Biotechnological methods of tissue engineering are trying to replace organs or tissue, or modify them. For example, it was shown that the ovarian fragmentation leads to the interruption of Hippo signaling pathway, which leads to promotion of follicular growth [12, 13]. The Hippo signaling contains several negative growth regulators, which operate on a kinase cascade, ultimately phosphorylating and inactivating key Hippo signaling effectors, Yes-associated protein (YAP)/transcriptional co-activator with PDZ-binding motif (TAZ).

When there is an interruption of Hippo signaling, reduction of YAP phosphorylation enhances its nuclear levels. YAP works with TEAD (Transcriptional enhancer factor TEF-1 or TEA domain family member) by means of transcription factors to increase CCN (cysteine-rich angiogenic protein 61 or CCN1, CTGF connective tissue growth factor, or CCN2, and NOV nephroblastoma overexpressed or CCN3) growth factors and BIRC (baculoviral inhibitor of apoptosis repeat containing). CCN proteins stimulate cell growth, survival, and proliferation [14]. Ovarian fragmentation leads to increased actin polymerization, reduction of phospho-YAP (pYAP) levels, increase of YAP nuclear content, and increased expression of CCN growth factors and BIRC apoptosis inhibitors. These effects may be partially blocked by CCN2 antibodies and verteporfin, (blocks YAP interaction with TEAD transcriptional factors [15].

It has been shown that AKT (protein kinase B) stimulator [PTEN (phosphatase with tensin homology deleted in chromosome 10) inhibitor and phosphatidyinositol-3-kinase (PI3 kinase) stimulator] can activate dormant primordial follicles [16]. The PI3K/AKT signaling pathway has a key role in initiation of follicle growth and hence maintenance of the oocyte pool, as oocytes deficient in FOXO3 (substrate for AKT and inducing cell cycle arrest) and PTEN (inhibiting PI3K/AKT pathway) both result in global primordial follicle activation.

Our study design and methods also rely on Kawamura’s group report showing that fragmentation of mouse ovaries leads to actin polymerization and interruption of Hippo signal [12]. Disruption of this signaling pathway leads to the increased expression of downstream growth factors, promotion of follicle growth, and maturation of oocytes. This group reported on 27 premature ovarian failure (POF) patients. After laparoscopic ovariectomy, parts of the ovarian cortex were vitrified. After thawing, in the framework of preparation for autografting into mesosalpinx, the fragmentation and exposure of AKT by simulating substances (PTEN [phosphatase with TENsin homology deleted in chromosome 10) inhibitor and phosphatidyinositol-3-kinase (PI3 kinase) stimulator] was done over the course of two days [17].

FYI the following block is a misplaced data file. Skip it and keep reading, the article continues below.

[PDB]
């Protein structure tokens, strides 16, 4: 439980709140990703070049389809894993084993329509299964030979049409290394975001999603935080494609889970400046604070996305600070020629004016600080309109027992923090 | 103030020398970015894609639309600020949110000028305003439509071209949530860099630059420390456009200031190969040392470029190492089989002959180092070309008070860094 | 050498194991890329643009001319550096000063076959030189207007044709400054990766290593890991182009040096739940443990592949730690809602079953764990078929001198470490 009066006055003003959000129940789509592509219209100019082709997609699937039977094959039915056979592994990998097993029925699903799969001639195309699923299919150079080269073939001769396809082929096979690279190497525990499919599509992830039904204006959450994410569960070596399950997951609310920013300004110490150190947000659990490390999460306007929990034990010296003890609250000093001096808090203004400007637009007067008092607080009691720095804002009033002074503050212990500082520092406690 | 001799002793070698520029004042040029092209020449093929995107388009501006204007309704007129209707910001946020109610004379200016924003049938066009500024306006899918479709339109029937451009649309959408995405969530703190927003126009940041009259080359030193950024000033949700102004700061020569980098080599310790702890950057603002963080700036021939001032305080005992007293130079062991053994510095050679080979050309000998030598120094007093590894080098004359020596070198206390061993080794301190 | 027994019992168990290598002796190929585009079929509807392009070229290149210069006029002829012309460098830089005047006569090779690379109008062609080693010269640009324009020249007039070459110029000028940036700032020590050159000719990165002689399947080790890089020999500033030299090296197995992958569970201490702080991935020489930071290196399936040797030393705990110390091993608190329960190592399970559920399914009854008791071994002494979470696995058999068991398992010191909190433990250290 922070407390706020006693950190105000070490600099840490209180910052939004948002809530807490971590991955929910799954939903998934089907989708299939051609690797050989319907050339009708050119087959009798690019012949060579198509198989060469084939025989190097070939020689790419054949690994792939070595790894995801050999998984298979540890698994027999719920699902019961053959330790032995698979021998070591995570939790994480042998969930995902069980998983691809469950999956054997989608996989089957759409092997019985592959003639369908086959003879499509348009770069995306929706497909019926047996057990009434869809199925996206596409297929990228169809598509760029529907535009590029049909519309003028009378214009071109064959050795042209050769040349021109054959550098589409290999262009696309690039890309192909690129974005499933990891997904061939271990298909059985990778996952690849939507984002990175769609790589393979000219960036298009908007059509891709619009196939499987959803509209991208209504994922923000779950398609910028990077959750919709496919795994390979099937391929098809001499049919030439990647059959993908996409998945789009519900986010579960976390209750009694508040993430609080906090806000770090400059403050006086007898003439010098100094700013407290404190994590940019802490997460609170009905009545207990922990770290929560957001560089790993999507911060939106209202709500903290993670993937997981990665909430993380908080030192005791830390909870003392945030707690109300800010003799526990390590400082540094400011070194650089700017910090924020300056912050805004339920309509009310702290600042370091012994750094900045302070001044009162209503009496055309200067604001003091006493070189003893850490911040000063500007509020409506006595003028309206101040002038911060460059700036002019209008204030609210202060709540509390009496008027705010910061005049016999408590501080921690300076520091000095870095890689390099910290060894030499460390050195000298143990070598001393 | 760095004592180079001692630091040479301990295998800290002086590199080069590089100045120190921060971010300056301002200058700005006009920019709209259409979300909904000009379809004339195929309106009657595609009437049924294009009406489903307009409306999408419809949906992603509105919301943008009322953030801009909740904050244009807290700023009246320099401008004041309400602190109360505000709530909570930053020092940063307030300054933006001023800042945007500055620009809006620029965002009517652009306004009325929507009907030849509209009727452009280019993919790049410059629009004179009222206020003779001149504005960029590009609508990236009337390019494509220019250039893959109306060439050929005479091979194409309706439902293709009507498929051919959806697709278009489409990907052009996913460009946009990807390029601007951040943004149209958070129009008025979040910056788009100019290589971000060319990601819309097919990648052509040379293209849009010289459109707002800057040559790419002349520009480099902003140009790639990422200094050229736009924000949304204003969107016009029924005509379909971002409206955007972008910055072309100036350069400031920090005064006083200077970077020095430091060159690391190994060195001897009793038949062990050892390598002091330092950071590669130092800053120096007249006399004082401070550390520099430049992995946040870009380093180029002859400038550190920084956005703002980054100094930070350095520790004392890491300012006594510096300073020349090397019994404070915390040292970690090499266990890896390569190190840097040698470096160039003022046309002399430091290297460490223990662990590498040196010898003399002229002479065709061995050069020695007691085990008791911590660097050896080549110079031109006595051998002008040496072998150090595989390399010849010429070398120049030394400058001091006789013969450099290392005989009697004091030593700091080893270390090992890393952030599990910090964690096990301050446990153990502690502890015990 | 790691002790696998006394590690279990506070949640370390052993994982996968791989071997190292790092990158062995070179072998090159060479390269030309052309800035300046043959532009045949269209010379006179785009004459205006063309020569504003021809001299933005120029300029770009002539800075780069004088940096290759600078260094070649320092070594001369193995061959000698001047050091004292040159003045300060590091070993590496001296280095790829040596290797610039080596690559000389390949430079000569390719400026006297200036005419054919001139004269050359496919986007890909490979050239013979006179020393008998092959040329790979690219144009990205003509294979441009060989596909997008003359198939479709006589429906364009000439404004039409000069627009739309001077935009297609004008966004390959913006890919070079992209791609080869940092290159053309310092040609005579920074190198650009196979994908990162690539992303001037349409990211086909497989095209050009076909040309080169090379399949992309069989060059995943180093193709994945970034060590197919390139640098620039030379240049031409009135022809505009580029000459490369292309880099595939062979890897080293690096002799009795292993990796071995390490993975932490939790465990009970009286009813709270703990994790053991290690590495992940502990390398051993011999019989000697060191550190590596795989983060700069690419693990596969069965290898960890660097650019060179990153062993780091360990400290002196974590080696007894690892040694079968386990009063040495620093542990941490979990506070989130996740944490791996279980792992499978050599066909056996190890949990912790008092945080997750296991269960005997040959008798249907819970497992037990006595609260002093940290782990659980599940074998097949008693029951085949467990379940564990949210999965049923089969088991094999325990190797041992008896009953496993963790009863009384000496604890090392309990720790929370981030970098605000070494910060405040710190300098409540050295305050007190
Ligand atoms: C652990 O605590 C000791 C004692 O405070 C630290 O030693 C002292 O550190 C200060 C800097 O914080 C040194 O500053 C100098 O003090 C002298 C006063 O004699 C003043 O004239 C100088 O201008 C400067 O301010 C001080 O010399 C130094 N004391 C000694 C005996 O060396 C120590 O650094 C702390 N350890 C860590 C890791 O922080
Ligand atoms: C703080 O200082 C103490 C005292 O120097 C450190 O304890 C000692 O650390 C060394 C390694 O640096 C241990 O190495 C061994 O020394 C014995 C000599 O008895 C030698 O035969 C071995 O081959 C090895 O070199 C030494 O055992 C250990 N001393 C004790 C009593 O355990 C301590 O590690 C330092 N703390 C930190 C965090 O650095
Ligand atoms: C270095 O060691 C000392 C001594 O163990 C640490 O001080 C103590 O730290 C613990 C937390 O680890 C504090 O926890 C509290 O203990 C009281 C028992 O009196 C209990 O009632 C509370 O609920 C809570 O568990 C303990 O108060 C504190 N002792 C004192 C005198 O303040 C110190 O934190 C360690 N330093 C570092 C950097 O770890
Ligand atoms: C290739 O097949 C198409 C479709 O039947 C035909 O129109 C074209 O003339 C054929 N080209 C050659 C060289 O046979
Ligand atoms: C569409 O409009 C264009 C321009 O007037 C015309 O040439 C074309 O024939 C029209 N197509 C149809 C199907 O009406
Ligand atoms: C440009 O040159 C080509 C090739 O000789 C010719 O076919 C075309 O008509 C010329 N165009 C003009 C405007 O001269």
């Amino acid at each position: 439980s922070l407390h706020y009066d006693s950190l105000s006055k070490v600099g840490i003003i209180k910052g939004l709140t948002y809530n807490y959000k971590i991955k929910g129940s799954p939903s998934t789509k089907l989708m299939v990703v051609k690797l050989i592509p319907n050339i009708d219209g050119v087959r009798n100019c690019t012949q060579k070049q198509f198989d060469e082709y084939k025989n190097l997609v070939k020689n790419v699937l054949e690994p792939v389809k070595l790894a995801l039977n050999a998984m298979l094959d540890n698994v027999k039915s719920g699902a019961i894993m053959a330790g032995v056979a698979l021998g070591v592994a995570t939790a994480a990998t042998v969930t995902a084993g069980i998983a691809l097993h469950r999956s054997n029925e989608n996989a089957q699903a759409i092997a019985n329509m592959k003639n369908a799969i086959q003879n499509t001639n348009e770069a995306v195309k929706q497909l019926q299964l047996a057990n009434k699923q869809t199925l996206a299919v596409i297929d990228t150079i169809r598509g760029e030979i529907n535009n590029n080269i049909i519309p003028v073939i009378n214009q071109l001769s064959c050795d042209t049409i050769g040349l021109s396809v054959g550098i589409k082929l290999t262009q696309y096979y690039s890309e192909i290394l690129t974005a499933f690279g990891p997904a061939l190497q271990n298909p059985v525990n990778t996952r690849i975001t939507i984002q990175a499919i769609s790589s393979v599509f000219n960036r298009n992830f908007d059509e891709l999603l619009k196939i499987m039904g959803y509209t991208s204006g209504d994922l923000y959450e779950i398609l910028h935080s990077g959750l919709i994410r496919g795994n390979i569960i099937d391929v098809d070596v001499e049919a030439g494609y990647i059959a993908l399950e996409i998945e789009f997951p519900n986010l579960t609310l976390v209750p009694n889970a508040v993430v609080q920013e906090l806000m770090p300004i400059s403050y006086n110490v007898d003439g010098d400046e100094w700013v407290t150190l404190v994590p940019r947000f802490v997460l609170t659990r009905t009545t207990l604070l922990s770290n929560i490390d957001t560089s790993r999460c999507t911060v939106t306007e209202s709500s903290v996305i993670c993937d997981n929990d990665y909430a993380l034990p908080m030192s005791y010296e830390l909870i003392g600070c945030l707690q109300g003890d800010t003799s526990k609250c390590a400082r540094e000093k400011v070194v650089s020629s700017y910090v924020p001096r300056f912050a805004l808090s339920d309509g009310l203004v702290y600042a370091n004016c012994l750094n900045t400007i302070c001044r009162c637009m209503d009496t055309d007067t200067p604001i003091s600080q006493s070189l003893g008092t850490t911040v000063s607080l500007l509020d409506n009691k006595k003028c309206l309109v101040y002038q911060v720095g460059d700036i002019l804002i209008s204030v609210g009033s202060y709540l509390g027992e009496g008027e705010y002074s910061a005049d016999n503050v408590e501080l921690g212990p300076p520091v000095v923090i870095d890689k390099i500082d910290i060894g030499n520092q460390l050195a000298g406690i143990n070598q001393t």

Laparoscopic auto-transplantation of activated tissue in mesosalpinx was done in this study. Follicular growth was observed in eight patients in whom there were residual follicles in the ovarian tissue. Aspiration was used to obtain egg cells, ICSI fertilized embryos, and vitrified embryos. After the transfer three pregnancies occurred, one of which ended in miscarriage, while the two children born with normal outcome, by 2015 [17]. The application of PLRP in ovarian rejuvenation and the return of the biological clock, reversion of the menopause, was published in 2016 [18]. Plasma is the liquid component of blood which normally contains thrombocytes thrombocytes and lymphocytes, clotting factors, dissolved proteins and electrolytes. Thrombocytes have no cell nucleus, but contain around one thousand small granule (alpha, lambda, delta) signal proteins. In 50 to 80 alpha granules per thrombocyte, there are almost 30 types of growth factors (FR) connected with hemostasis, wound healing, and repairing.

In PRP the thrombocyte concentration is 5 to 8 times higher than in physiological plasma. Thrombocyte response is important for the initiation of wound repair. Besides the function in hemostasis, thrombocytes are an important source of growth factors, such as plateletderived growth factor (PDGF), transforming growth factor-b (TGF-b) 1 and 2, and vascular endothelial growth factor (VEGF). Adding calcium chloride and thrombin to PRP automatically activates alfa granules. This activation leads to the release of the above mentioned biologi cal growth factors, PDGF, TGF-b, VEGF, insulinlike growth factor I, epidermal growth factor (EGF) and epithelial cell growth factor. A number of studies have shown the important role of leukocytes in PRP. On one hand, they are important for fighting infection, and on the other, for immunoregulation. Leukocytes produce large amounts of VEGF. Considering that thrombocytes are rich in VEGF stimulators, additional VEGF of leukocyte origin can be crucial for angiogenesis.

Therapy with growth factors, obtained by activation of autologous platelets and leukocytes, has been used increasingly over the last decade in various fields of medicine [19].